Of course, there are our colleagues at Johns Hopkins continue to follow students who got what is PAX GBG 20 to 30 years ago, which produce new results each year like the report this December, 2013, showing that exposure to what is now PAX GBG caused the protective expression of Brain Derived Neurotropic Factor (BDNF) genes against mental illness (Musci, et al., 2013).  What all these studies show is that it possible for the findings of the Robber’s Cave study to be used to improve the well-being and futures of children, which is why the study was done in the first place.


Musci, R. J., Bradshaw, C. P., Maher, B., Uhl, G. R., Kellam, S. G., & Ialongo, N. S. (2013). Reducing aggression and impulsivity through school-based prevention programs: A gene by intervention interaction. Prevention Science, No Pagination Specified. doi: 10.1007/s11121-013-0441-3

Sherif, M., Harvey, O. J., Hood, W. R., Sherif, C. W., & White, J. (1988). The Robbers Cave Experiment: Intergroup Conflict and Cooperation. [Orig. pub. as Intergroup Conflict and Group Relations in 1954]. Middletown, CT: Westlyan Unversity Press.


About Dennis Embry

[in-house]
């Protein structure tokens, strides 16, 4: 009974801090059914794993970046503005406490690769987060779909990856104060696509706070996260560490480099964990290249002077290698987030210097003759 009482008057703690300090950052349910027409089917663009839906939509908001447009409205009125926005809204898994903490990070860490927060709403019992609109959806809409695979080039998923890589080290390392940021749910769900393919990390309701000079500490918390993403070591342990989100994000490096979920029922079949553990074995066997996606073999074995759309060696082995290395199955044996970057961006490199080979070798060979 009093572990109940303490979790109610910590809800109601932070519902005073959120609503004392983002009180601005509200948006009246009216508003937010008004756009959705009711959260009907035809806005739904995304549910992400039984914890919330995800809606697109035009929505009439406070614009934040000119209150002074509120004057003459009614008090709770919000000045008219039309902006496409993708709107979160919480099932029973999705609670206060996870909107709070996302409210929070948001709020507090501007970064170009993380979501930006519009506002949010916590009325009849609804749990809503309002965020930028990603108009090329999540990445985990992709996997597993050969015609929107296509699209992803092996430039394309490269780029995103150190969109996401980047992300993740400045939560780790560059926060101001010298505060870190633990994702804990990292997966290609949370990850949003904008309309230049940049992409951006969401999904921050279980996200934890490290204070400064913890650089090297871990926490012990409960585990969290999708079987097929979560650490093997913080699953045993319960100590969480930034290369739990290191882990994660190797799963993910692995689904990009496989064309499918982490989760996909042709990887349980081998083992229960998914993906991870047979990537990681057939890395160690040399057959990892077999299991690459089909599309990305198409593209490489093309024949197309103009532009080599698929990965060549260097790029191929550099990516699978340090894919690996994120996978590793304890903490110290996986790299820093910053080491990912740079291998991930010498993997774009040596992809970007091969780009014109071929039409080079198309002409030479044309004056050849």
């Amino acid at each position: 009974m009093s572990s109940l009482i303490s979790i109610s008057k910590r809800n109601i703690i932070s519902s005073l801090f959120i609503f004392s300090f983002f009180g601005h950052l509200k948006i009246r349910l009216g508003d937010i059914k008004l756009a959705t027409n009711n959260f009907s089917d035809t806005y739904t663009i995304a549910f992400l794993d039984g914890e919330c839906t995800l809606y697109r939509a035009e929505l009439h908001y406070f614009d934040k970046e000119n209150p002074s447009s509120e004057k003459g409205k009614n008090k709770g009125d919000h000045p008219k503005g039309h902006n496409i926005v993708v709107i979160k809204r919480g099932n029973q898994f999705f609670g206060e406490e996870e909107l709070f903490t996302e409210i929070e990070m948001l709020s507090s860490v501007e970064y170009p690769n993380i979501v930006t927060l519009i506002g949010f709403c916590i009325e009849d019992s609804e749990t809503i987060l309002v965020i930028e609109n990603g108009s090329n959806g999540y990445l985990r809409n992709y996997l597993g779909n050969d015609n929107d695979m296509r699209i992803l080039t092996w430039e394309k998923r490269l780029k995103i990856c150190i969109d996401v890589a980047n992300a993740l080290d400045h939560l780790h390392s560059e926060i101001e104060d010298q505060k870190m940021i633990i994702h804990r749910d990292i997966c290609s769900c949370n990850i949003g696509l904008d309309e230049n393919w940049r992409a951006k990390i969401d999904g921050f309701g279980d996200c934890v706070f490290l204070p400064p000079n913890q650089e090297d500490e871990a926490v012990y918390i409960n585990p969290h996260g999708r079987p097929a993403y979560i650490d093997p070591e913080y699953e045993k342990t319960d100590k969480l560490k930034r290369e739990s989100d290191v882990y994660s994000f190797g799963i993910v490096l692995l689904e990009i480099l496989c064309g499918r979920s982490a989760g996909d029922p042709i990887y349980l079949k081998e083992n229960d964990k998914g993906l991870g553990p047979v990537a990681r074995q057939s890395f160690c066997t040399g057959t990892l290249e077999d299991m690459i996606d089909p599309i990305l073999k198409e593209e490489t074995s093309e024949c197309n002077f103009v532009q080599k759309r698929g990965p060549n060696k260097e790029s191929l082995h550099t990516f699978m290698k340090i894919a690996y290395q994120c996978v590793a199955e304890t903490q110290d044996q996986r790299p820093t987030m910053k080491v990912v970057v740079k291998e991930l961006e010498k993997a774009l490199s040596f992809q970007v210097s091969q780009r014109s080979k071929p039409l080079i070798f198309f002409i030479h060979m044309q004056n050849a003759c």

Since 1979, Dennis D. Embry, now president/senior scientist at PAXIS Institute in Tucson, AZ, has been designing, testing and disseminating interventions that prevent or reduce the risk from mental, emotional and behavioral disorders among children and youth in the United States and other countries. All of these interventions have dealt with a variety of troubling problems: issues of inattentive, disturbing, disruptive or impulsive behaviors, military deployments, or the effects of such behaviors (e.g., injuries, substance abuse, tobacco use, school failure, child maltreatment). Since the late 1990s, Dr. Embry’s papers and projects have integrated behavioral science, brain science and evolutionary theory to create effective practices and policies, particularly testing large-scale strategies for prevention. He is one of the few prevention scientists in the world to have conducted multiple population-level prevention efforts for communities, counties, states/provinces, tribes, or nations. For example, one of Dr. Embry’s NREPP cited efforts (Reward & Reminder) is the only scientifically proven environmental policy documented to produced state level prevention effects using a controlled study across multiple states. In the 1990s, he developed the largest youth violence prevention study in the US, called PeaceBuilders, with an implementation in more than 80 schools in Tucson with an embedded randomized-control trial and a community-wide social marketing campaign. In the early 1990s, Secretary of Defense hired Dr. Embry to recommend and implement protocols to help children and families of deployed military during the Gulf War and the efforts in Somalia, and to prevent or reduce trauma effects. In the 1980s, Dr. Embry worked with Sesame Street and, later, the Government of New Zealand on the first scientifically proven strategies to prevent one of the leading causes of death to preschool age children: being struck by a car while playing outside. Today, Dr. Embry and his colleagues at PAXIS Institute: 1) deliver prevention services all over the country and help private and public entities set up prevention services, 2) teach public and private entities how to improve the quality of those services and measures results, 3) promote prevention strategies for the large and small business in communities, and 4) develop and map prevention to multiple systems in the public and private sectors internationally. Dr. Embry and his colleagues are also technical assistance and training providers for 38 SAMHSA sites using the PAX Good Behavior Game. Dr. Embry’s work is being widely implemented in the United States, Canada, First Nations (Native American Tribes) with new projects beginning in Ireland, Estonia, New Zealand and Australia.